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Op-Ed: White House tries to tackle urgent infant formula shortages

The infant formula shortage across the U.S. has become a matter of urgency now that the government is involved.

Grocery store shelves where baby formula is typically stocked are nearly empty in Washington, on May 11, 2022. — AFP
Grocery store shelves where baby formula is typically stocked are nearly empty in Washington, on May 11, 2022. — AFP

The infant formula shortage across the U.S. has become a matter of urgency now that the Biden administration and lawmakers are involved. But to what extent this involvement goes in helping the situation is questionable.

It’s Important to remember that the initial shortage problem dates back to February, when a contamination problem at an Abbott factory in Sturgis, Michigan that produces much of the Similac formula, as well as several other brands, was shut down due to possible bacterial contamination.

The big question on some lawmakers’ collective minds’ was expressed by Senate Minority Leader Mitch McConnell on Thursday, when he blasted the Biden administration for its handling of the formula shortage.

“Much of it stems from a recall that resulted in a plant being shut down, but it seems that while President Biden’s administration and the FDA knew all about this problem as it developed, they have been asleep at the switch in terms of getting production back online,” McConnell said, according to CNN, adding, “The administration has got to be more proactive and forward-leaning.”

Meanwhile, Abbott said on Wednesday that it could restart production at the Michigan facility, pending FDA approval, within two weeks. Formula from the shuttered plant could be on shelves six to eight weeks after that.

That factory’s prolonged shutdown, combined with general supply-chain problems for the formula ingredients and packaging, has led to the shortage. Nationwide, about 40 percent of the most popular baby formula brands were out of stock as of April 24, according to the Wall Street Journal.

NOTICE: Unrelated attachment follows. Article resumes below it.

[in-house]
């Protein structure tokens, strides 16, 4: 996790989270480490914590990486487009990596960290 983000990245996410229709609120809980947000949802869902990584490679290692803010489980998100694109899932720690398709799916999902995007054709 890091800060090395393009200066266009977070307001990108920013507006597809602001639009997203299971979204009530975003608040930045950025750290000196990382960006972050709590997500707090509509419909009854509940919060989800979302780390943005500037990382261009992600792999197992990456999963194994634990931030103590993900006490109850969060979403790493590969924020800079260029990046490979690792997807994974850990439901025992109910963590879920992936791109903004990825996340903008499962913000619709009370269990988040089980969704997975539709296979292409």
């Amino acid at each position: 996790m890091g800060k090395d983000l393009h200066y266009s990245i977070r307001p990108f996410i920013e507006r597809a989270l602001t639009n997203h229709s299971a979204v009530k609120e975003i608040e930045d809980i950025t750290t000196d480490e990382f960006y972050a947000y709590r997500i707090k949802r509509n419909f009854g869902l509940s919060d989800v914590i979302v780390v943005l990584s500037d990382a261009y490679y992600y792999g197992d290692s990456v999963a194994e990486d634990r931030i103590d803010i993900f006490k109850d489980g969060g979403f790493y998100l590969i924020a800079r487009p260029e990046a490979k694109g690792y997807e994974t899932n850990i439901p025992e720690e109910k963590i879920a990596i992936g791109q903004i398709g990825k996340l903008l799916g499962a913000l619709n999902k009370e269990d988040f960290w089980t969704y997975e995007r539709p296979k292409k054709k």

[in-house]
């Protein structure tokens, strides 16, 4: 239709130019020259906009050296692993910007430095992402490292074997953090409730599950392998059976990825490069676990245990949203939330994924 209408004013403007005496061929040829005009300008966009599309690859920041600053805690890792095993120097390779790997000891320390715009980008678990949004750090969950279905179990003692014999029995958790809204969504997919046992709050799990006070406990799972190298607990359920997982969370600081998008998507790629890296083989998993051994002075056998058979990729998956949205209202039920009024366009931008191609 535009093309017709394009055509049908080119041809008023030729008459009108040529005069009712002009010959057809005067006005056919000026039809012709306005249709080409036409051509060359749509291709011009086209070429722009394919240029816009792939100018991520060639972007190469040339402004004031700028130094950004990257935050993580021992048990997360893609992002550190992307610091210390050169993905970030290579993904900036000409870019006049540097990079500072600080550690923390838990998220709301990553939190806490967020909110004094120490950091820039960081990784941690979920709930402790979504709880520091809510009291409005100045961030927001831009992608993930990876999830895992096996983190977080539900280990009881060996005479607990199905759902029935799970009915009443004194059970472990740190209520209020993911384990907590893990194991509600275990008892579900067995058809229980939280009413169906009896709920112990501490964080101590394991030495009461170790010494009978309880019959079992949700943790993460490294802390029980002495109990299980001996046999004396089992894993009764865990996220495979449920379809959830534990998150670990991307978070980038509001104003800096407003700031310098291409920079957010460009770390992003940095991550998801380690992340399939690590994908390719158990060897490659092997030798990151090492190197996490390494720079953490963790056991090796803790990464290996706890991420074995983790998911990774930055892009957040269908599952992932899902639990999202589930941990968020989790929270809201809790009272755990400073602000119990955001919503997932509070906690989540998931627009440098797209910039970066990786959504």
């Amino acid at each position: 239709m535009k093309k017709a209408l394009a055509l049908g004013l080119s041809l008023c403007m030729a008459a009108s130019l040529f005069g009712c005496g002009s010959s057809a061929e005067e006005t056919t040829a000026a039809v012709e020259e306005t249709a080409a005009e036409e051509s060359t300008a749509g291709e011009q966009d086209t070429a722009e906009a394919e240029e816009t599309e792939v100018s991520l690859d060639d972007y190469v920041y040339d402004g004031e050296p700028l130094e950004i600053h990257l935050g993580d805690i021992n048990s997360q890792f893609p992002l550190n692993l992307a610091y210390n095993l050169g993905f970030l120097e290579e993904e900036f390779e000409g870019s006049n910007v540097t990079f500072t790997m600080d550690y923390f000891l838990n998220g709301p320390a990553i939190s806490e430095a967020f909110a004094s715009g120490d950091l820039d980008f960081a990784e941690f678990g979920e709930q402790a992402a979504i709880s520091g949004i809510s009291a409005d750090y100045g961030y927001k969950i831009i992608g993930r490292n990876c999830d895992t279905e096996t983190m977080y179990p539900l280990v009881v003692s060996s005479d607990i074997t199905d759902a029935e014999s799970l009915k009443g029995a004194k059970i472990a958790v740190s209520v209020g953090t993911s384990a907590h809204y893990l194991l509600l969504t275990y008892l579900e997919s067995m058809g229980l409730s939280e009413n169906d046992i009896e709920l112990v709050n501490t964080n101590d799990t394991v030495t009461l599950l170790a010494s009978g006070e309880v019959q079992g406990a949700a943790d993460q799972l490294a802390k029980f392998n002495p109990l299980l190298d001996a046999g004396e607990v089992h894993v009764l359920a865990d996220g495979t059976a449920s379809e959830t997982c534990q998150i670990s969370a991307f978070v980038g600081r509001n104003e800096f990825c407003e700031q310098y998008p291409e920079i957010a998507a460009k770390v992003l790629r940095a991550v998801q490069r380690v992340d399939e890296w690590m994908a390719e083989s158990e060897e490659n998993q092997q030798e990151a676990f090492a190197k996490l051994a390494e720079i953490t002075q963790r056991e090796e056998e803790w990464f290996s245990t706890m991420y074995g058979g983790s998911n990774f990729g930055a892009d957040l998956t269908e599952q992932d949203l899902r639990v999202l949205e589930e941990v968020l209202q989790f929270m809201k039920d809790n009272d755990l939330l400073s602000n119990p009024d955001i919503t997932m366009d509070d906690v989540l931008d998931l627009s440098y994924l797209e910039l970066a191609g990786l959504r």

President Biden met with representatives of manufacturers and retailers on Thursday, the New York Times reports. Afterward, White House press secretary Jen Psaki said, “Our message to parents is, we hear you, we want to do everything we can, and we’re going to cut every element of red tape to help address this and make it better for you, to get formula on the shelves.”

Several remedies are under consideration, besides the obvious push by Biden to hurry up production and distribution of the baby formula.

FTC intervention: The Federal Trade Commission, as well as state officials, are being told to move against price gouging. Companies will be asked to enforce buying limits on formula.

More imports: The Food and Drug Administration plans to announce soon that imports of infant formula will be ramped up, mostly from Mexico, Chile, Ireland, and the Netherlands.

WIC changes: The Department of Agriculture is asking states to expand the formula types and sizes that WIC recipients can obtain with their benefits, per USA Today.

Bottom Line: It’s too late to start placing blame, which, by the way, is already being done… Suffice to say that the formula shortage is instead yet another extraordinary example of the failures of the US health system, with the richest country in the world struggling to provide basic nutrition to many of its infants.

And, as usual, those who will suffer the most are the very ones who need help the most. “Certainly, the families who have fewer resources, have fewer options, who aren’t able to pay premium prices are going to be more at risk,” said Ann Kellams, a University of Virginia faculty pediatrician and board president of the Academy of Breastfeeding Medicine.

And for some people, the formula isn’t a choice but a necessity. Allergies or immune conditions can also necessitate using infant formula, including into childhood and adulthood. 

Written By

Karen Graham is Digital Journal's Editor-at-Large for environmental news. Karen's view of what is happening in our world is colored by her love of history and how the past influences events taking place today. Her belief in man's part in the care of the planet and our environment has led her to focus on the need for action in dealing with climate change. It was said by Geoffrey C. Ward, "Journalism is merely history's first draft." Everyone who writes about what is happening today is indeed, writing a small part of our history.

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